Next, Petitioner alleges that his attorney was upset because he wanted more money. To support this allegation, Petitioner submits a letter from his attorney, Thomas Lenkiewicz, to the Attorney Grievance Committee, written in response to Petitioner's complaint to the Committee. See Mot. for Denial of Rec., Ex. A. While the letter does explain that Petitioner failed to meet his financial obligations to his attorney, Petitioner offers no proof to suggest that this resulted in deficient performance by Mr. Lenkiewicz. Thus, these newly proffered claims do not warrant a finding that Petitioner's attorney provided ineffective assistance. See Morel v. Phillips, 2005 WL 1162911, at *2 (E.D.N.Y. May 17, 2005) (finding invalid a claim of ineffective assistance where the petitioner makes a conclusory statement, with "no basis to conclude that counsel's performance fell below the objective standard of reasonableness"); Angel v. Garvin, 2001 WL 327150, at *1 (S.D.N.Y. Apr. 3, 2001) (recognizing that a habeas petition may be denied when the allegations are speculative or conclusory).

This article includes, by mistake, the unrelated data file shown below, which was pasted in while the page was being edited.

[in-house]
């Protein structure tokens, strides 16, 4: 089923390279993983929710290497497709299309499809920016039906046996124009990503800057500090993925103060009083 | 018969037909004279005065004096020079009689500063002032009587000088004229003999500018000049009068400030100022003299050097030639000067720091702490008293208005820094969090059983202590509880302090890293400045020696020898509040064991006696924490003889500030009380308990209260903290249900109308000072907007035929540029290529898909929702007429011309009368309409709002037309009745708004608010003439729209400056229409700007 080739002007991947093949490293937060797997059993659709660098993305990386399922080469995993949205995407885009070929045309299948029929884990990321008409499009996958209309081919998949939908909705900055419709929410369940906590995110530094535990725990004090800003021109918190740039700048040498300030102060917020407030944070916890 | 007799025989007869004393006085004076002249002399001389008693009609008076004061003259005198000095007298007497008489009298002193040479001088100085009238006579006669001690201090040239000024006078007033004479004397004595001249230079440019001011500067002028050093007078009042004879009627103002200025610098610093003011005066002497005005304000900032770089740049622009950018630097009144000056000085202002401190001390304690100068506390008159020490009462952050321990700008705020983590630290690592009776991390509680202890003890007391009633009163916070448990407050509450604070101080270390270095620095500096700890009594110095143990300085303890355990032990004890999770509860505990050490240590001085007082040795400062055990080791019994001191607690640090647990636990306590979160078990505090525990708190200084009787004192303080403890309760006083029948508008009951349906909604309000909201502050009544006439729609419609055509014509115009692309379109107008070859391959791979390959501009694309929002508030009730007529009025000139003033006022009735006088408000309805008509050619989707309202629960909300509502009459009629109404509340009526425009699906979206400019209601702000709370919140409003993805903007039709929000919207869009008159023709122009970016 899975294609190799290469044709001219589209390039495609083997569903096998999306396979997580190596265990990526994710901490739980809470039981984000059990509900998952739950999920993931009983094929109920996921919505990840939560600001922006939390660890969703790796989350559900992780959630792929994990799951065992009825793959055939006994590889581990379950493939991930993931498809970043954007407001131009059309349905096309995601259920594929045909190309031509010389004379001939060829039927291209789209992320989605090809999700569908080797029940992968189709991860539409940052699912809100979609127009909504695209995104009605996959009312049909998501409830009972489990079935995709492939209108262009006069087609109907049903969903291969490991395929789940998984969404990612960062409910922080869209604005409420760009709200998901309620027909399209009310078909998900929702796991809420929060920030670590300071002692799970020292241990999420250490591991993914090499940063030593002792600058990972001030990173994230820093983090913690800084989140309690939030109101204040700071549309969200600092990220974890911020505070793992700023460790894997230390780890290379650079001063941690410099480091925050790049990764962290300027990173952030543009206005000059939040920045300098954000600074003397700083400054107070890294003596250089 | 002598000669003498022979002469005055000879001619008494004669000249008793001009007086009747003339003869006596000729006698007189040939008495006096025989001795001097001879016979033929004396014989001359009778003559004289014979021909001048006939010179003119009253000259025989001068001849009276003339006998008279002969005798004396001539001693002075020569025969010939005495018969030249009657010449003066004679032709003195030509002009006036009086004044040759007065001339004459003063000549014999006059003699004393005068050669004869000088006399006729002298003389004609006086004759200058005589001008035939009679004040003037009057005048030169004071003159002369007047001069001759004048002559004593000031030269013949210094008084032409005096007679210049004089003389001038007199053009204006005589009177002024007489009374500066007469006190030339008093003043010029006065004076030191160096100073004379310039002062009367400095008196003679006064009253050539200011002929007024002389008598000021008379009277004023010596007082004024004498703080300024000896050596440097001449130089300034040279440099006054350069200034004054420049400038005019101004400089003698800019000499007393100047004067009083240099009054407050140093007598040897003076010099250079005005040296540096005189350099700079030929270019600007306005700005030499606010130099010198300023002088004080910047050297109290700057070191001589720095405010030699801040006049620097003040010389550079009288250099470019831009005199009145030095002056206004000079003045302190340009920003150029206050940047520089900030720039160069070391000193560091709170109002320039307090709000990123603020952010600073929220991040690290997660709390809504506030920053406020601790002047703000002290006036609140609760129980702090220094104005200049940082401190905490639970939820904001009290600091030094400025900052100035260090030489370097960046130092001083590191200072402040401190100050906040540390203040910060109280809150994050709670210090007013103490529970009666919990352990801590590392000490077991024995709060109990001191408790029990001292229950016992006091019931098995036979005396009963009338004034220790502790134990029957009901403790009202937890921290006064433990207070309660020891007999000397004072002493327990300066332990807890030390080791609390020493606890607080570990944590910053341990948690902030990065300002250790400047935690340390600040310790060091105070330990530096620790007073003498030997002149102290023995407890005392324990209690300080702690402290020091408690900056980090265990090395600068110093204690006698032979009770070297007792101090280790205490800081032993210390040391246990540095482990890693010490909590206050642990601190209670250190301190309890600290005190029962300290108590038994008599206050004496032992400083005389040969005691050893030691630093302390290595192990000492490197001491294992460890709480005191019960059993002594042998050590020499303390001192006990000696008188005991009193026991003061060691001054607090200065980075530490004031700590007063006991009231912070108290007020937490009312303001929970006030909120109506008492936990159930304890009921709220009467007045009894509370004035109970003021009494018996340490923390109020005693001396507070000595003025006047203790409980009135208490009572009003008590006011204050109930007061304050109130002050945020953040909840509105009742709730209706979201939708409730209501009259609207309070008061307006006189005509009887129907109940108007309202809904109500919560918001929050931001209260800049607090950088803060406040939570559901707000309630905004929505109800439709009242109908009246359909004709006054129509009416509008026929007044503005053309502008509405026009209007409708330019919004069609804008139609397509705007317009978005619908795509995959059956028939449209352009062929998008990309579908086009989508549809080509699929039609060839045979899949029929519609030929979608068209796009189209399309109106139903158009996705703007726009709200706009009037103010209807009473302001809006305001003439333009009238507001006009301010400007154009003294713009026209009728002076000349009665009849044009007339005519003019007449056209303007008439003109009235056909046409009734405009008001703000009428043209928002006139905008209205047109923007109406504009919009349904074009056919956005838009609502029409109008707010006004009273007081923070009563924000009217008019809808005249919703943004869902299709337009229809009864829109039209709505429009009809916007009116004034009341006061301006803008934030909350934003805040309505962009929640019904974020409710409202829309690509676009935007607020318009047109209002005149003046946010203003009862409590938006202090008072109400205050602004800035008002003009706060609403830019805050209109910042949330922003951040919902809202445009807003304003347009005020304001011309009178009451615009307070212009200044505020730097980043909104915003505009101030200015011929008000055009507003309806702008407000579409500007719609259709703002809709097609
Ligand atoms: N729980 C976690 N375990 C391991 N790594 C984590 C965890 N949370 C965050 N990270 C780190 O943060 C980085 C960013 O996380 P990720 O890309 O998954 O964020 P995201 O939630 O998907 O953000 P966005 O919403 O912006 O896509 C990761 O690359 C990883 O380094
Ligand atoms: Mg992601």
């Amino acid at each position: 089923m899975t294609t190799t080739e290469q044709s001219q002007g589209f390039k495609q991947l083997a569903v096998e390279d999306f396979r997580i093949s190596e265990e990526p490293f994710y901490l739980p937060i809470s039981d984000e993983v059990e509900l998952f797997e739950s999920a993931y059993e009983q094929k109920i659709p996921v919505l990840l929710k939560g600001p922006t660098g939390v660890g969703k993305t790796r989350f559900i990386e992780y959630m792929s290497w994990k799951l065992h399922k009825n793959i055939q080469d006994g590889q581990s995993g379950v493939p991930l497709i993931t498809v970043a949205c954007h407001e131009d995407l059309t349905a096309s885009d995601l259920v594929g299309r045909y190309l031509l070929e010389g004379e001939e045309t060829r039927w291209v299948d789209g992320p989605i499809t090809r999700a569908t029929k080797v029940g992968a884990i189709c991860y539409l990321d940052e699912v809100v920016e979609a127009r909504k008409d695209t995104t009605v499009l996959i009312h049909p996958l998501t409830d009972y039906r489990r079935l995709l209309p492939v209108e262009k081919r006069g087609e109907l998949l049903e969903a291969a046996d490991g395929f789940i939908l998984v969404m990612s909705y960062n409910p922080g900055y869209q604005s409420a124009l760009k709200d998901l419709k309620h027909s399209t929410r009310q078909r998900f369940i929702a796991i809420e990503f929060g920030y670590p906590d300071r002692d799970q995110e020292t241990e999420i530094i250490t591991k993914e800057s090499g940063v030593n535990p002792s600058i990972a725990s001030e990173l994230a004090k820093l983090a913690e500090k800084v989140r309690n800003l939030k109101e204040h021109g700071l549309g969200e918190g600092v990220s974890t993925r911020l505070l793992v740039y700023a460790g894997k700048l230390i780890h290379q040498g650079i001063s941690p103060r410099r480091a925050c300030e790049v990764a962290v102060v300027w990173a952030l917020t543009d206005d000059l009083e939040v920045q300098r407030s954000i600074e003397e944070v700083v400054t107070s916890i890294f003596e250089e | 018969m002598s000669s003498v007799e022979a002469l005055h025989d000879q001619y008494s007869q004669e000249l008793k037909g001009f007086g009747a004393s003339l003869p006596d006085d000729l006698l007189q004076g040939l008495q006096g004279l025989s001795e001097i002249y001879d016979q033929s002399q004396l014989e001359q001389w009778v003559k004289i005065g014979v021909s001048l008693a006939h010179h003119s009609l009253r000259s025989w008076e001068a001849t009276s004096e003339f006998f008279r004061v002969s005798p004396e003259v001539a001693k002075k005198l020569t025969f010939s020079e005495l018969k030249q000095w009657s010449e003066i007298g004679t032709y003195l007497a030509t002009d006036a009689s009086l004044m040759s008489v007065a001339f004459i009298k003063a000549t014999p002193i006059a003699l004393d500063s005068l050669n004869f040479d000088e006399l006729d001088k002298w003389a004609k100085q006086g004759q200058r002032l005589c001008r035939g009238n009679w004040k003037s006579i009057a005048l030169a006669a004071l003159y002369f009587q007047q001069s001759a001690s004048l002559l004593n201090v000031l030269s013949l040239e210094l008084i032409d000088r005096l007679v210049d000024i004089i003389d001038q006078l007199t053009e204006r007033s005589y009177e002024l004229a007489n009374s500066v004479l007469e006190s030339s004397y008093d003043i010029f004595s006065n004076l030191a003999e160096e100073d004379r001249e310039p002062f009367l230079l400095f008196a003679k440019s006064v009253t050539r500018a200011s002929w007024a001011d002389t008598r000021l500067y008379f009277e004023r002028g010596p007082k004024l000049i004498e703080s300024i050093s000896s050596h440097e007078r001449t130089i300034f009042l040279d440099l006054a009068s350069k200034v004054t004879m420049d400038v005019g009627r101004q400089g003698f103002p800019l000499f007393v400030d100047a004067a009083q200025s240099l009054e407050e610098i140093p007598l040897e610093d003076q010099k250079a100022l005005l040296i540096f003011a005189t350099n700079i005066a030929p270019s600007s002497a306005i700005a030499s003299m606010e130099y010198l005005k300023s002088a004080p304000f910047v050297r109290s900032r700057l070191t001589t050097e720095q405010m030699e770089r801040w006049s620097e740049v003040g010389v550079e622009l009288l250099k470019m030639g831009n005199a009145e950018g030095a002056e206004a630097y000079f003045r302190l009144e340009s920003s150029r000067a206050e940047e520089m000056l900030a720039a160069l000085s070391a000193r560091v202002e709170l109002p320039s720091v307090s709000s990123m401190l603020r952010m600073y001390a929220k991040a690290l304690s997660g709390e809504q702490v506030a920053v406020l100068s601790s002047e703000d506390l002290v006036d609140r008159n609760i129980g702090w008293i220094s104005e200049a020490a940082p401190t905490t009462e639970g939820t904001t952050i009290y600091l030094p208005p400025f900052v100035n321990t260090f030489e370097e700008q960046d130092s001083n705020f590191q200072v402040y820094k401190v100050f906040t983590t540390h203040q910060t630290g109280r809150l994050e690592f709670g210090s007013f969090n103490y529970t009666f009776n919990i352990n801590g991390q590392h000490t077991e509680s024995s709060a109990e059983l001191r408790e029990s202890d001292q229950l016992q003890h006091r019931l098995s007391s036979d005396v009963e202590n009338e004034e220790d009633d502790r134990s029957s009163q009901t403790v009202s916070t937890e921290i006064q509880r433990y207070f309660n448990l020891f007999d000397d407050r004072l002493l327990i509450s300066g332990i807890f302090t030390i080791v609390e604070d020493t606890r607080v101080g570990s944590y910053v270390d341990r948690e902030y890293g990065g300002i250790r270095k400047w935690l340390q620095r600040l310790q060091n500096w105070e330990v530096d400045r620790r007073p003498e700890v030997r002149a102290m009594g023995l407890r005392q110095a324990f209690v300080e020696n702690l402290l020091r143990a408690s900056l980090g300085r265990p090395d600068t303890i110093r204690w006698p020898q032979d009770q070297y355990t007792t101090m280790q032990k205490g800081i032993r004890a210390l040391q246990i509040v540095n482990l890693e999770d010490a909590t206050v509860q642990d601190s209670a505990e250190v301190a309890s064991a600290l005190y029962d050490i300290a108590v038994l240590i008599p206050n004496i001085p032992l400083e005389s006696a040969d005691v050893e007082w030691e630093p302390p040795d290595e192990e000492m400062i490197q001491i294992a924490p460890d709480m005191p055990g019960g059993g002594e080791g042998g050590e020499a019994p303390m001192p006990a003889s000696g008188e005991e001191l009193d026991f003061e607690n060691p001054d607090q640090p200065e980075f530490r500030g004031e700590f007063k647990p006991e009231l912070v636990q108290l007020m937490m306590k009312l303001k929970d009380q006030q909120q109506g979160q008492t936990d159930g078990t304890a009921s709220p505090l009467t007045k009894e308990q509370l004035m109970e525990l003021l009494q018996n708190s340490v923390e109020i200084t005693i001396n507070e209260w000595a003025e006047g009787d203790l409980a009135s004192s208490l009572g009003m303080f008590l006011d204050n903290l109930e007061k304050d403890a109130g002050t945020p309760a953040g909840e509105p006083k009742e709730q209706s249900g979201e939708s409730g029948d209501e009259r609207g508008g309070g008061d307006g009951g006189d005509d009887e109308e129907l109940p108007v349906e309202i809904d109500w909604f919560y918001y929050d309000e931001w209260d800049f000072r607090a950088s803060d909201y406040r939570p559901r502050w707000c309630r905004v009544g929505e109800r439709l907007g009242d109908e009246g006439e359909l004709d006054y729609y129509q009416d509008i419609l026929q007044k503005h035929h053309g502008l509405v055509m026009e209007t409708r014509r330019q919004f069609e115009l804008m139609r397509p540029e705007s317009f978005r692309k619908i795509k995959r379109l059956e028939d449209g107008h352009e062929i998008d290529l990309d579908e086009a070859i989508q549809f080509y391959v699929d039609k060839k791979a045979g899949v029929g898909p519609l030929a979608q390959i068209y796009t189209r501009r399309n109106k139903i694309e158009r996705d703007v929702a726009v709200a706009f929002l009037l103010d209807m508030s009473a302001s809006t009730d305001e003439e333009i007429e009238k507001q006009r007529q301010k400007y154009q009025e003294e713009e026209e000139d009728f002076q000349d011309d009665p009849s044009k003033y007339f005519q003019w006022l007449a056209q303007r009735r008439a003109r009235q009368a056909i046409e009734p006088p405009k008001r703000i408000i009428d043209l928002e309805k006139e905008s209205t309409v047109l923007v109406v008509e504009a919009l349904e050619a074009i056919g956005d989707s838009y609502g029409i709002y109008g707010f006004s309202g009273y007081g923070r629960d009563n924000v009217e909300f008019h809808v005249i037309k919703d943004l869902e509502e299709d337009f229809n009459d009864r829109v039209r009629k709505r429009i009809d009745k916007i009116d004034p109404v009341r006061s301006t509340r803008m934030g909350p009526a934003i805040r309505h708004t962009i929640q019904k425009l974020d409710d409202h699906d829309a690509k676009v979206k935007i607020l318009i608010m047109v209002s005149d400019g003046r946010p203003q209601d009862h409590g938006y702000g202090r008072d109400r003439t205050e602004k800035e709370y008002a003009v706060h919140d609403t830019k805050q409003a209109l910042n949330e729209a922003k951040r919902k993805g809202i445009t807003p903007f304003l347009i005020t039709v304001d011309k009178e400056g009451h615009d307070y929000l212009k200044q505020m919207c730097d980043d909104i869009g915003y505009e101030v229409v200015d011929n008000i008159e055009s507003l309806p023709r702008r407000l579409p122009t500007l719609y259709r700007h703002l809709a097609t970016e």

Furthermore, assuming arguendo that Petitioner has satisfied the first prong of the Strickland standard on either of the above allegations, he still offers no evidence to suggest that he did in fact suffer prejudice. See United States v. Bari, 450 F.2d 1169, 1177-78 (2d Cir. 1984) (explaining that "wholly conclusory statements" do not demonstrate prejudice).

B. The Rockefeller Drug Law Reform Act

Next, Petitioner alleges that the Rockefeller Drug Law Reform Act affects his current sentence. This argument can be summarily disposed of because the Rockefeller Drug Law Reform Act is a state law and therefore not a basis for habeas relief. "A necessary predicate for the granting of federal habeas relief to respondents is a determination by the federal court that their custody violates the Constitution, laws, or treaties of the United States." Rose v. Hodges, 423 U.S. 19, 21 (1975); see also 28 U.S.C. § 2241(c)(3). The Rockefeller Drug Law Reform Act, which makes changes to sentencing in drug cases, is a matter of state--rather than federal--law and is therefore not subject to review by a federal habeas court.

Further, the passage of the Rockefeller Drug Law Reform Act does not affect Petitioner's sentence. Petitioner pled guilty to criminal possession of a controlled substance in the fourth degree, a class C felony. See Pet. for Writ of Habeas Corpus, Attach. Appellant's Br., p.2 [dkt. # 1]. Thus, relevant to Petitioner's claim are the changes to Section 70.70 of the New York Penal Law, "Sentence of imprisonment for felony drug offender other than a class A felony." Because the portions of the Rockefeller Drug Law Reform Act concerning Section 70.70 apply only to crimes committed on or after January 13, 2005 and are not ...